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  • Writer's pictureJae Hodges

The Border Between . . .

In his novel, Austerlitz, W.G. Sebald said "the border between life and death is less impermeable than we commonly think." (p283) This is spoken by a man who, in old age, is searching for his identity, the him that existed before he was placed on the orphan train, before the devastation wrought by the Nazis in WWII Czechoslovakia, never to see his family again except through a sense of familiarity with people, things and places that finally thrust him toward his reclamation. When I read this line, I didn't necessarily see the "life and death" part as the only interpretation, but could easily substitute any number of opposing forces that provide the anchor posts of our lives. Love and hate. Rich and poor. Fact and fiction, or if you prefer, truth and lies. Good and evil. I also needed to give more thought to "less impermeable". My book coach would have me simplify this for the reader, to avoid any unnecessary confusion. Instead of impermeable, meaning "not permitting passage (as of a fluid) through its substance" (Merriam-Webster Online), then qualifying it with less, a rather weak way to dodge a negative thought, I might have chosen to say more penetrable. Emphasize the positive, give the reader a sense of what's absolutely possible versus what might only be rarely possible. In life we are but one step away from death. As we get closer to one, the other becomes more clear, takes on meaning. Without hate, there could be no love. What are rich and poor but measures of quantity? Today you may be rich (in money, but also kindness, compassion, opportunity, etc) but tomorrow may see you poor. One person's truth is another's lie. It's all perspective. And is not a mis-step, a bad decision the judge between good and evil? Yet we all make mis-steps and bad decisions every day. The point is, we move between these poles, as a fluid, frequently, routinely, willingly. And we're the better for it, for you cannot truly understand, and appreciate, one without understanding, and appreciating, the other. I like this picture as a representation of this because it shows an actual barrier--the rough worn wooden fence, disregarded, left to deteriorate blocking the large pristine house. But it also shows that the distance between a beautiful house and a poverty-stricken street, or the time between a serene blue sky and raging clouds, can be so small as to be unnoticeable. See how the the sky, and the shadows, and the peeling paint all speak in one color?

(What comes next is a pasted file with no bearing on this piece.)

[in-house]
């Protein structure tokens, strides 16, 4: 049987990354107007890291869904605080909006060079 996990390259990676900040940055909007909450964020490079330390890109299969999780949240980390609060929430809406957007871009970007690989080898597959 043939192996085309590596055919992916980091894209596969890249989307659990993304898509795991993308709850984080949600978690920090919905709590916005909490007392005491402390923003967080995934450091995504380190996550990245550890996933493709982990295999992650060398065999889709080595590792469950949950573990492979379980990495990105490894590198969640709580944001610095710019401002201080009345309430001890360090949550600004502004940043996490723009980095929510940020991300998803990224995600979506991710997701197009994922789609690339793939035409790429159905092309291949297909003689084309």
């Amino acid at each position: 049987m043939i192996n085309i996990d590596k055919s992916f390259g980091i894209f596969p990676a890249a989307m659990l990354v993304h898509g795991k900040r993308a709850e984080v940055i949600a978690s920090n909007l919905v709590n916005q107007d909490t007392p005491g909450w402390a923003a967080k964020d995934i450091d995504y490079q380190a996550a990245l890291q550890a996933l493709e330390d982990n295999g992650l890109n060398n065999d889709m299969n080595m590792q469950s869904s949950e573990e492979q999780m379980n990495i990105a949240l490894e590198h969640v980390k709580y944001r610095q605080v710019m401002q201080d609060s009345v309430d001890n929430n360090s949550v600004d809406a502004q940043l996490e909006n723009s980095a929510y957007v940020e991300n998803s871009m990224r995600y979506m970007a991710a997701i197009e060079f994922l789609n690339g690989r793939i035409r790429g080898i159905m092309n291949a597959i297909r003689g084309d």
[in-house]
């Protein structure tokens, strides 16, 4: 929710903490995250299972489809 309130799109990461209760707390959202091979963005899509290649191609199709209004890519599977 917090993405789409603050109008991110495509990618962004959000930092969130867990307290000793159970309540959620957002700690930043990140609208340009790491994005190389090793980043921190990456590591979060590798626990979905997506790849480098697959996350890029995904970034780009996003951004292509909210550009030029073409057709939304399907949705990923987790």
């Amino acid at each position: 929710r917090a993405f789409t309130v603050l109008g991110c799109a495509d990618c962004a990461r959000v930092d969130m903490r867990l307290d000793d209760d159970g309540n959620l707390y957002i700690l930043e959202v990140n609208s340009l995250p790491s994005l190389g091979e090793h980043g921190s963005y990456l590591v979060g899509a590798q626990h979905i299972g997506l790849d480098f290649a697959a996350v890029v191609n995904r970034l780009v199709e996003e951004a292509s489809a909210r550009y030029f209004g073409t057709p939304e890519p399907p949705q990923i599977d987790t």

Cozumel, Mexico, May 2019

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